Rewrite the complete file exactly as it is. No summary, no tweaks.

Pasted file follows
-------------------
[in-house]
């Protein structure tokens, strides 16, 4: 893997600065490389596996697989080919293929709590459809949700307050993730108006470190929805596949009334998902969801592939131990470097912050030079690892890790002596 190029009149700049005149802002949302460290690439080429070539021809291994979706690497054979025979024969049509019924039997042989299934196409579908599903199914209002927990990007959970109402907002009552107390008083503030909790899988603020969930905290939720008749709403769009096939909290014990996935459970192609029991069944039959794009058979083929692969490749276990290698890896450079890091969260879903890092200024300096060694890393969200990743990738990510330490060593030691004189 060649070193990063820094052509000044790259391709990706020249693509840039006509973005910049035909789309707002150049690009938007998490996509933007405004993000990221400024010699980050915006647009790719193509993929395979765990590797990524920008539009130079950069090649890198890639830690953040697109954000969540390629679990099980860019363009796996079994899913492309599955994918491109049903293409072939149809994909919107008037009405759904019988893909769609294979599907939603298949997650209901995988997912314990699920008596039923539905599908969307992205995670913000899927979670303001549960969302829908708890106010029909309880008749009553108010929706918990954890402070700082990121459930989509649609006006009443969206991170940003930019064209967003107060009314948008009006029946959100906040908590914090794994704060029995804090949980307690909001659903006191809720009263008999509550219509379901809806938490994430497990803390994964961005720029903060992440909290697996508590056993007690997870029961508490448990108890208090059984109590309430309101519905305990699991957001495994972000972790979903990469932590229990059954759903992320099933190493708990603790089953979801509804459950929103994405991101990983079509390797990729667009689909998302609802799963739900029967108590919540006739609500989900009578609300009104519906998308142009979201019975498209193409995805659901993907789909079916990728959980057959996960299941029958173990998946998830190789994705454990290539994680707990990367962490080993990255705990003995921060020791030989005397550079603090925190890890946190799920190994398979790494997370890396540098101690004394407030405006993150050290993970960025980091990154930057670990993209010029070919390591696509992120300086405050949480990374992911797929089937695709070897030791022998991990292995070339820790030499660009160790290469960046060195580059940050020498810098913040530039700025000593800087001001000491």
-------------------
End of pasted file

[in-house]
């Protein structure tokens, strides 16, 4: 893997600065490389596996697989080919293929709590459809949700307050993730108006470190929805596949009334998902969801592939131990470097912050030079690892890790002596 190029009149700049005149802002949302460290690439080429070539021809291994979706690497054979025979024969049509019924039997042989299934196409579908599903199914209002927990990007959970109402907002009552107390008083503030909790899988603020969930905290939720008749709403769009096939909290014990996935459970192609029991069944039959794009058979083929692969490749276990290698890896450079890091969260879903890092200024300096060694890393969200990743990738990510330490060593030691004189 060649070193990063820094052509000044790259391709990706020249693509840039006509973005910049035909789309707002150049690009938007998490996509933007405004993000990221400024010699980050915006647009790719193509993929395979765990590797990524920008539009130079950069090649890198890639830690953040697109954000969540390629679990099980860019363009796996079994899913492309599955994918491109049903293409072939149809994909919107008037009405759904019988893909769609294979599907939603298949997650209901995988997912314990699920008596039923539905599908969307992205995670913000899927979670303001549960969302829908708890106010029909309880008749009553108010929706918990954890402070700082990121459930989509649609006006009443969206991170940003930019064209967003107060009314948008009006029946959100906040908590914090794994704060029995804090949980307690909001659903006191809720009263008999509550219509379901809806938490994430497990803390994964961005720029903060992440909290697996508590056993007690997870029961508490448990108890208090059984109590309430309101519905305990699991957001495994972000972790979903990469932590229990059954759903992320099933190493708990603790089953979801509804459950929103994405991101990983079509390797990729667009689909998302609802799963739900029967108590919540006739609500989900009578609300009104519906998308142009979201019975498209193409995805659901993907789909079916990728959980057959996960299941029958173990998946998830190789994705454990290539994680707990990367962490080993990255705990003995921060020791030989005397550079603090925190890890946190799920190994398979790494997370890396540098101690004394407030405006993150050290993970960025980091990154930057670990993209010029070919390591696509992120300086405050949480990374992911797929089937695709070897030791022998991990292995070339820790030499660009160790290469960046060195580059940050020498810098913040530039700025000593800087001001000491």